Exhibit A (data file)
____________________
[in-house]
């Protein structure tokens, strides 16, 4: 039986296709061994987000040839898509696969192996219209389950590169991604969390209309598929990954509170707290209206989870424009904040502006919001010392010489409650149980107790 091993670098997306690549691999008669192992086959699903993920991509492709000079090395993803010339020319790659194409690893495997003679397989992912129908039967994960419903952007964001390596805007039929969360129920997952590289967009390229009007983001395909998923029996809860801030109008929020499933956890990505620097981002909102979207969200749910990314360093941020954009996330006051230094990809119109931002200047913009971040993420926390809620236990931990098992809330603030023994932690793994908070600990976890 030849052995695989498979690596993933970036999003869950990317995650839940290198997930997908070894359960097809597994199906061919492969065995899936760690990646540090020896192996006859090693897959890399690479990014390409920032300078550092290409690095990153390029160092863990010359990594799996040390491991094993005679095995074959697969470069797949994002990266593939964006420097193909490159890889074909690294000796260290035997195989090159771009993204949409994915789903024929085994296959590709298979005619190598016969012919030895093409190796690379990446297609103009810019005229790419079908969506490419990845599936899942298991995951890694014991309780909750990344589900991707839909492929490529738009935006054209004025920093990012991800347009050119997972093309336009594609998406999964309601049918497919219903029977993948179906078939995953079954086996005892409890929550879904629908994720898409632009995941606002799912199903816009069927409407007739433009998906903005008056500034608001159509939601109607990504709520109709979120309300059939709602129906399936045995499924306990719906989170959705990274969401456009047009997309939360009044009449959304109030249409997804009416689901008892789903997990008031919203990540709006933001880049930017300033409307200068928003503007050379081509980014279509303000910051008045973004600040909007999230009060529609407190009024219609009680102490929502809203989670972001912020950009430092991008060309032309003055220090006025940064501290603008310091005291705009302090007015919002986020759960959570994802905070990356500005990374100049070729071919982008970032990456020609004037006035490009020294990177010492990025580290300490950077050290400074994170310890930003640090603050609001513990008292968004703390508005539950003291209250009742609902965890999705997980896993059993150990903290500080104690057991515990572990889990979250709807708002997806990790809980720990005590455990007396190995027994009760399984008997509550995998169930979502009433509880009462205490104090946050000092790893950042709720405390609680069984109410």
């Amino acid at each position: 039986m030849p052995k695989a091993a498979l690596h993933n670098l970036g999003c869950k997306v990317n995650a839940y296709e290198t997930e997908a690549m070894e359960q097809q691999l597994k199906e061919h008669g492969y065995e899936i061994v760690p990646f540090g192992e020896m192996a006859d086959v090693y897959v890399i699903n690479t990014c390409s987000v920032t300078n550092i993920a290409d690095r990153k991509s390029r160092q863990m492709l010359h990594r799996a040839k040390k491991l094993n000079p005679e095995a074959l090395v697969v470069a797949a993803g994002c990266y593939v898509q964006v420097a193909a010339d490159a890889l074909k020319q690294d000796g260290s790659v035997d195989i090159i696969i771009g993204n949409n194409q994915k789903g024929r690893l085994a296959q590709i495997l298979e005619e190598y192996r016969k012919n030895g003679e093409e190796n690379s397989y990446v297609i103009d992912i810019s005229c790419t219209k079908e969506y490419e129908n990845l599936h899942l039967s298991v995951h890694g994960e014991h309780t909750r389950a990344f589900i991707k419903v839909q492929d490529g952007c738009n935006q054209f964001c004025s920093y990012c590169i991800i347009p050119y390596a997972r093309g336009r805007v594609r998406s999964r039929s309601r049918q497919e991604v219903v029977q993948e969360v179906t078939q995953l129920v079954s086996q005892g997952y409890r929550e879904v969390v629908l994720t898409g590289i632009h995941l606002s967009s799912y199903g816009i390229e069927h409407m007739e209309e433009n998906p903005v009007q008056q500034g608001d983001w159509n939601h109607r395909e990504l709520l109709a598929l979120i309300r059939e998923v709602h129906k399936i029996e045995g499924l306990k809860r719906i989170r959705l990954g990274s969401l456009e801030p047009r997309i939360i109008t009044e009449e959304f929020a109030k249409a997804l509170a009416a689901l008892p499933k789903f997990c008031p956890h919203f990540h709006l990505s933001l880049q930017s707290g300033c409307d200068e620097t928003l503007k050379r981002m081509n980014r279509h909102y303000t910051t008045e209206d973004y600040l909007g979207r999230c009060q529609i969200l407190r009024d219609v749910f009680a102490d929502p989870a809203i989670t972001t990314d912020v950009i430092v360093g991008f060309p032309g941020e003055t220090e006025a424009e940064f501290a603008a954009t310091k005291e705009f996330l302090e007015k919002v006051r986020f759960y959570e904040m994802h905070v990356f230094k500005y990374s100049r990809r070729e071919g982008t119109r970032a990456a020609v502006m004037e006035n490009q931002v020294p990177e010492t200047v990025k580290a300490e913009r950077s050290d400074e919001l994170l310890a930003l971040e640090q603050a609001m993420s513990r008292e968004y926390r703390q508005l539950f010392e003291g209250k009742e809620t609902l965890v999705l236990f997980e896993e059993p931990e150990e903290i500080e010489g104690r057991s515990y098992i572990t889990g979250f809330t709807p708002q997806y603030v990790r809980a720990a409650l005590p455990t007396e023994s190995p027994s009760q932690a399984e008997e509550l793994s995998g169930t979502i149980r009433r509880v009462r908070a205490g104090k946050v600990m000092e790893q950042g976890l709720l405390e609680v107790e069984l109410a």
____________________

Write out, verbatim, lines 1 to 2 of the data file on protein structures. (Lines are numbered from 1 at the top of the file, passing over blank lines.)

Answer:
[in-house]
């Protein structure tokens, strides 16, 4: 039986296709061994987000040839898509696969192996219209389950590169991604969390209309598929990954509170707290209206989870424009904040502006919001010392010489409650149980107790 091993670098997306690549691999008669192992086959699903993920991509492709000079090395993803010339020319790659194409690893495997003679397989992912129908039967994960419903952007964001390596805007039929969360129920997952590289967009390229009007983001395909998923029996809860801030109008929020499933956890990505620097981002909102979207969200749910990314360093941020954009996330006051230094990809119109931002200047913009971040993420926390809620236990931990098992809330603030023994932690793994908070600990976890 030849052995695989498979690596993933970036999003869950990317995650839940290198997930997908070894359960097809597994199906061919492969065995899936760690990646540090020896192996006859090693897959890399690479990014390409920032300078550092290409690095990153390029160092863990010359990594799996040390491991094993005679095995074959697969470069797949994002990266593939964006420097193909490159890889074909690294000796260290035997195989090159771009993204949409994915789903024929085994296959590709298979005619190598016969012919030895093409190796690379990446297609103009810019005229790419079908969506490419990845599936899942298991995951890694014991309780909750990344589900991707839909492929490529738009935006054209004025920093990012991800347009050119997972093309336009594609998406999964309601049918497919219903029977993948179906078939995953079954086996005892409890929550879904629908994720898409632009995941606002799912199903816009069927409407007739433009998906903005008056500034608001159509939601109607990504709520109709979120309300059939709602129906399936045995499924306990719906989170959705990274969401456009047009997309939360009044009449959304109030249409997804009416689901008892789903997990008031919203990540709006933001880049930017300033409307200068928003503007050379081509980014279509303000910051008045973004600040909007999230009060529609407190009024219609009680102490929502809203989670972001912020950009430092991008060309032309003055220090006025940064501290603008310091005291705009302090007015919002986020759960959570994802905070990356500005990374100049070729071919982008970032990456020609004037006035490009020294990177010492990025580290300490950077050290400074994170310890930003640090603050609001513990008292968004703390508005539950003291209250009742609902965890999705997980896993059993150990903290500080104690057991515990572990889990979250709807708002997806990790809980720990005590455990007396190995027994009760399984008997509550995998169930979502009433509880009462205490104090946050000092790893950042709720405390609680069984109410």